Ant-Man and the Wasp! And the Wasp’s wardrobe* choices!

A rare movie post:

A friend was in town so we all went off to see Ant-Man and the Wasp, which I’d been wanting to see, but kept putting off.  I am constantly surprised at how much I enjoy the Ant-Man entries.  It’s not just Paul Rudd, though he is more charming than he has any right to be.  It’s not just that I’ve loved their casting; I adore his weirdo little daughter Cassie, and in this movie, I felt like we really got a glimmer of why Scott Lang and Maggie ever connected in the first place.  Last movie, she was shoe-horned into the humorless control freak ex-wife.  This movie she had a tiny spark that made me say hey, someone put a little character into this character this time around.  (The “what does the FBI stand for?  Forever Bothering Individuals? Followed by a little self-satisfied smirk… It was the smirk that made it.  That is exactly the kind of attitude that would have married Scott.)  They seem to have taken the character away from Cassie’s stepfather though.  Oh well. He was pretty one-note last movie too.

I liked Ghost.  I liked her anger.  I liked that it was justified!  The government was content to use her abilities, but didn’t care enough about her to try to cure them.

But what I really liked?  This is so shallow you’ll laugh.  But I loved Hope’s clothes.  When we saw her in the first movie, she’s Corporate Shark Barbie, hard-edged bob, suits cut like corsets, and lips as red as blood. Don’t get me wrong; she was dressed in a completely plausible way for her role.  And we did get to see her in training gear etc., but the primary impression of her was high-gloss perfection.

Wasp 1

Then came Ant-Man & the Wasp.  Two years later, her company gone, on the run with her father, trading for fancy electronic components on the black market.  They could have gone the Natasha Romanoff route, and made her into a glamorous sort of hero on the run.  But they went for honest to god reality.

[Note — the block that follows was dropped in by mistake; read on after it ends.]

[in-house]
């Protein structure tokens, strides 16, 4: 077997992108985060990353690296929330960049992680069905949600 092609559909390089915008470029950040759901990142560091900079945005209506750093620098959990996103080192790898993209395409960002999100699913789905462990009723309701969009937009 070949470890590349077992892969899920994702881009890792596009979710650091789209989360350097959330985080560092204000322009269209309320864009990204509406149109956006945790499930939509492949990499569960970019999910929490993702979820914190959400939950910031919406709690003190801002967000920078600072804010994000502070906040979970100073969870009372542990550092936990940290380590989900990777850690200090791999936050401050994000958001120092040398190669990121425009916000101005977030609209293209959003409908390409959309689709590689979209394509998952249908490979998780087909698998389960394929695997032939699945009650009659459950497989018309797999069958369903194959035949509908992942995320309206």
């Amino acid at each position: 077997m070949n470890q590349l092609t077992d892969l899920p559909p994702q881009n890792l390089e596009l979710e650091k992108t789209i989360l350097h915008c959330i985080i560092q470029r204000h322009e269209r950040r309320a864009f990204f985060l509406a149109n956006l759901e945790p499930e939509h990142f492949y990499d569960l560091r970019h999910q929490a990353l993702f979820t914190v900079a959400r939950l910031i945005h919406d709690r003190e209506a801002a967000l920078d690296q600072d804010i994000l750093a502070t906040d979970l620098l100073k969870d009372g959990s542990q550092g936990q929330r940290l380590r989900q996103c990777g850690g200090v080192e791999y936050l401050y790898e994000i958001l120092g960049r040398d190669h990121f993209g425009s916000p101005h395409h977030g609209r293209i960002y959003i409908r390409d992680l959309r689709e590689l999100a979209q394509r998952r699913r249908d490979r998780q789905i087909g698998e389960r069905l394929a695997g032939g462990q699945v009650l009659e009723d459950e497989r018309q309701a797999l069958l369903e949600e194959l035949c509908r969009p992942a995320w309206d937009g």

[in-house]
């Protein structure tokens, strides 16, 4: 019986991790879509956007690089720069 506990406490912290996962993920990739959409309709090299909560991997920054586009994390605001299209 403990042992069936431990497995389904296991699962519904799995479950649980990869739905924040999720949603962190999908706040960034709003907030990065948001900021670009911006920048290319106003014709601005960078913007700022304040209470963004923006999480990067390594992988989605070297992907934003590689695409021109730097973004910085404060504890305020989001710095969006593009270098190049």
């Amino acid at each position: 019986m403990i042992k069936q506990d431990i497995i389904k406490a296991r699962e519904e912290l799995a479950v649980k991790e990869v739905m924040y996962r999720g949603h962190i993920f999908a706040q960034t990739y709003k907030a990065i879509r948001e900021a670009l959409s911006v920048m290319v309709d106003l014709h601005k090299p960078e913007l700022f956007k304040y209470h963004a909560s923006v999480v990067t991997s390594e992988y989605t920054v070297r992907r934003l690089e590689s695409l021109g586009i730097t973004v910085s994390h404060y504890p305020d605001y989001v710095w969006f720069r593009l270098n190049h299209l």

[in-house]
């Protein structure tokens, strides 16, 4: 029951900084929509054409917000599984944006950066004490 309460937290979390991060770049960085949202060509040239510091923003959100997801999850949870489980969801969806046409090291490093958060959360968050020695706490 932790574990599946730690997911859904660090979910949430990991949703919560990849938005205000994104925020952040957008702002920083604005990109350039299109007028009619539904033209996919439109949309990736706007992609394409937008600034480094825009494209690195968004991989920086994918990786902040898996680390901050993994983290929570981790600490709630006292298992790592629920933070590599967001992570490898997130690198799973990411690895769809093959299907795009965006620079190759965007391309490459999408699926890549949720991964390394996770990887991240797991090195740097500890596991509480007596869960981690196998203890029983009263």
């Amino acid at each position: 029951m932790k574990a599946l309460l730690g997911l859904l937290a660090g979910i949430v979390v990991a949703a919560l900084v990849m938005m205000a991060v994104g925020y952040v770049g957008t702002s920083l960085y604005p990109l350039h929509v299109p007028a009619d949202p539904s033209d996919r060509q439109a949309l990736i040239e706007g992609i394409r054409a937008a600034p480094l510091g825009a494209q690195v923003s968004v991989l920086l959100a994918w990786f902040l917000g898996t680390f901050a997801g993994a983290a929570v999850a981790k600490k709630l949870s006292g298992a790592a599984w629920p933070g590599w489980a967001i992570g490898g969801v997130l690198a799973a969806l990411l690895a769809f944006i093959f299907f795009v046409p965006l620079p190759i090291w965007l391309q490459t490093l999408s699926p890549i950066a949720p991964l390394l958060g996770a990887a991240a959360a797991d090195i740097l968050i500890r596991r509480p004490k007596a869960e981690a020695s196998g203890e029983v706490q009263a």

Not for the easy sexy vigilante stuff.

No, Hope wears cropped leggings and flat heeled boots and a black tee with a coat thrown over for “business wear”.  It’s not sexy.  It’s not exciting.  (And the proof of that is no matter how I search for an image of her in her “civvies”, the internet doesn’t provide it.)  What is is, is very practical.  Easy to be unseen in–tons of women wear activewear in public as their day off clothing.  Easy to slip into a Wasp suit without effort.  And of course, it’s all wash and wear.

Ghost is similar.

As is


Janet Van Dyne.  Two superheroes and one supervillain, and they all dress without Teh Sexy in mind.  You can make arguments about the effects of formfitting Wasp suits on a woman as beautiful as Evangeline Lilly, but in the end, her suit really reads on screen more like a tool than a display unit.

I loved the movie.  It was fun, beyond everything else.  But it was nice to have some variation in the go-to-guidebook of sexy female heroes.

*aka a tall dresser thingy, though not in this usage.



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